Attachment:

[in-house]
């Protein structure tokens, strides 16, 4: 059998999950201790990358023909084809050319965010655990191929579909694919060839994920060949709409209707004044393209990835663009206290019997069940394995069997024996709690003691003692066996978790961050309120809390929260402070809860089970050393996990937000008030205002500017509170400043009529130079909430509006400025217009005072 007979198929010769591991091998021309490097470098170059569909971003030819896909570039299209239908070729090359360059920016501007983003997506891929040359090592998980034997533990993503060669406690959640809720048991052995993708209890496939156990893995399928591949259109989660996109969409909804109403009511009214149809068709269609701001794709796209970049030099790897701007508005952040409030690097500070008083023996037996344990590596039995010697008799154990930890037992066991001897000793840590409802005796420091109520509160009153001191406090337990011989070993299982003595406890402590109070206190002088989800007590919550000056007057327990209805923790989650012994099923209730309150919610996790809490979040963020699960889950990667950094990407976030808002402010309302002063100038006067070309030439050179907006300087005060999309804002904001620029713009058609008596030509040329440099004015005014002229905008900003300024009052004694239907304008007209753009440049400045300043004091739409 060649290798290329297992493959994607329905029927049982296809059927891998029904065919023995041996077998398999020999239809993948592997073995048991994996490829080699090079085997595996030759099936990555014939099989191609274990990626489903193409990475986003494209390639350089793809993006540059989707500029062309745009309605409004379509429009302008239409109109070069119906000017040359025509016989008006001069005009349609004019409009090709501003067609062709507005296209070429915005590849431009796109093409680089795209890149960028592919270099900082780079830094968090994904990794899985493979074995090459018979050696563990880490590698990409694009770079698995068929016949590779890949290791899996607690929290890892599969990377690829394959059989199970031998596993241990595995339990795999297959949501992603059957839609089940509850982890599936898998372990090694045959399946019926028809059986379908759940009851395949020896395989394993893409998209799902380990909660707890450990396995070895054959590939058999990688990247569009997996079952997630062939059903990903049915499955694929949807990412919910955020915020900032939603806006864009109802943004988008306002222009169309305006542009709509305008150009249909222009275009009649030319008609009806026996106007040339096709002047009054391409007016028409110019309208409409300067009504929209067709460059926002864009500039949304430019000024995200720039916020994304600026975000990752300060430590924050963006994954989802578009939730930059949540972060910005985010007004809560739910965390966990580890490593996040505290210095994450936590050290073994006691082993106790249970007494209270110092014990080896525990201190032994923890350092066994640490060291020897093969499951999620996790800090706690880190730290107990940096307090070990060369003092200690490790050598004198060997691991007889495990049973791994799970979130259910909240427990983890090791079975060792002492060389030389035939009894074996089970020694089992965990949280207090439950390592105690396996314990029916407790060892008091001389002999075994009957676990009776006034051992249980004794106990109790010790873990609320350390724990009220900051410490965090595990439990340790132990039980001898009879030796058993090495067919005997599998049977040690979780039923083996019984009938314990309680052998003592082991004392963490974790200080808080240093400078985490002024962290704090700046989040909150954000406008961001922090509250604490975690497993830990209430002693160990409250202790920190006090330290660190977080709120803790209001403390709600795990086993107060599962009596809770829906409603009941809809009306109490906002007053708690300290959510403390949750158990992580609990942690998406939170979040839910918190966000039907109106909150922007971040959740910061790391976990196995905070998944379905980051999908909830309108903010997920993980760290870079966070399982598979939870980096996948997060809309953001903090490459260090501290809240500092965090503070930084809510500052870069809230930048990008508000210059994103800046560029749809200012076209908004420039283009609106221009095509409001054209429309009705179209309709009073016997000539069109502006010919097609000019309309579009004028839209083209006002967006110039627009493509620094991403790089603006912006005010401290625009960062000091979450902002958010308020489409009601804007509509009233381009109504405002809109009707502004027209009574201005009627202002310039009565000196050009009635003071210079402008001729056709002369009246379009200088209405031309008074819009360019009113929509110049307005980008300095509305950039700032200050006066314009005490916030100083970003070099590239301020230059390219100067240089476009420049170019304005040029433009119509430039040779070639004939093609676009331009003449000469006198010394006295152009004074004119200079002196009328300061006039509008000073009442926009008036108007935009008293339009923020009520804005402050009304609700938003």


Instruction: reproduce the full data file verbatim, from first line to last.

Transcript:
[in-house]
């Protein structure tokens, strides 16, 4: 059998999950201790990358023909084809050319965010655990191929579909694919060839994920060949709409209707004044393209990835663009206290019997069940394995069997024996709690003691003692066996978790961050309120809390929260402070809860089970050393996990937000008030205002500017509170400043009529130079909430509006400025217009005072 007979198929010769591991091998021309490097470098170059569909971003030819896909570039299209239908070729090359360059920016501007983003997506891929040359090592998980034997533990993503060669406690959640809720048991052995993708209890496939156990893995399928591949259109989660996109969409909804109403009511009214149809068709269609701001794709796209970049030099790897701007508005952040409030690097500070008083023996037996344990590596039995010697008799154990930890037992066991001897000793840590409802005796420091109520509160009153001191406090337990011989070993299982003595406890402590109070206190002088989800007590919550000056007057327990209805923790989650012994099923209730309150919610996790809490979040963020699960889950990667950094990407976030808002402010309302002063100038006067070309030439050179907006300087005060999309804002904001620029713009058609008596030509040329440099004015005014002229905008900003300024009052004694239907304008007209753009440049400045300043004091739409 060649290798290329297992493959994607329905029927049982296809059927891998029904065919023995041996077998398999020999239809993948592997073995048991994996490829080699090079085997595996030759099936990555014939099989191609274990990626489903193409990475986003494209390639350089793809993006540059989707500029062309745009309605409004379509429009302008239409109109070069119906000017040359025509016989008006001069005009349609004019409009090709501003067609062709507005296209070429915005590849431009796109093409680089795209890149960028592919270099900082780079830094968090994904990794899985493979074995090459018979050696563990880490590698990409694009770079698995068929016949590779890949290791899996607690929290890892599969990377690829394959059989199970031998596993241990595995339990795999297959949501992603059957839609089940509850982890599936898998372990090694045959399946019926028809059986379908759940009851395949020896395989394993893409998209799902380990909660707890450990396995070895054959590939058999990688990247569009997996079952997630062939059903990903049915499955694929949807990412919910955020915020900032939603806006864009109802943004988008306002222009169309305006542009709509305008150009249909222009275009009649030319008609009806026996106007040339096709002047009054391409007016028409110019309208409409300067009504929209067709460059926002864009500039949304430019000024995200720039916020994304600026975000990752300060430590924050963006994954989802578009939730930059949540972060910005985010007004809560739910965390966990580890490593996040505290210095994450936590050290073994006691082993106790249970007494209270110092014990080896525990201190032994923890350092066994640490060291020897093969499951999620996790800090706690880190730290107990940096307090070990060369003092200690490790050598004198060997691991007889495990049973791994799970979130259910909240427990983890090791079975060792002492060389030389035939009894074996089970020694089992965990949280207090439950390592105690396996314990029916407790060892008091001389002999075994009957676990009776006034051992249980004794106990109790010790873990609320350390724990009220900051410490965090595990439990340790132990039980001898009879030796058993090495067919005997599998049977040690979780039923083996019984009938314990309680052998003592082991004392963490974790200080808080240093400078985490002024962290704090700046989040909150954000406008961001922090509250604490975690497993830990209430002693160990409250202790920190006090330290660190977080709120803790209001403390709600795990086993107060599962009596809770829906409603009941809809009306109490906002007053708690300290959510403390949750158990992580609990942690998406939170979040839910918190966000039907109106909150922007971040959740910061790391976990196995905070998944379905980051999908909830309108903010997920993980760290870079966070399982598979939870980096996948997060809309953001903090490459260090501290809240500092965090503070930084809510500052870069809230930048990008508000210059994103800046560029749809200012076209908004420039283009609106221009095509409001054209429309009705179209309709009073016997000539069109502006010919097609000019309309579009004028839209083209006002967006110039627009493509620094991403790089603006912006005010401290625009960062000091979450902002958010308020489409009601804007509509009233381009109504405002809109009707502004027209009574201005009627202002310039009565000196050009009635003071210079402008001729056709002369009246379009200088209405031309008074819009360019009113929509110049307005980008300095509305950039700032200050006066314009005490916030100083970003070099590239301020230059390219100067240089476009420049170019304005040029433009119509430039040779070639004939093609676009331009003449000469006198010394006295152009004074004119200079002196009328300061006039509008000073009442926009008036108007935009008293339009923020009520804005402050009304609700938003």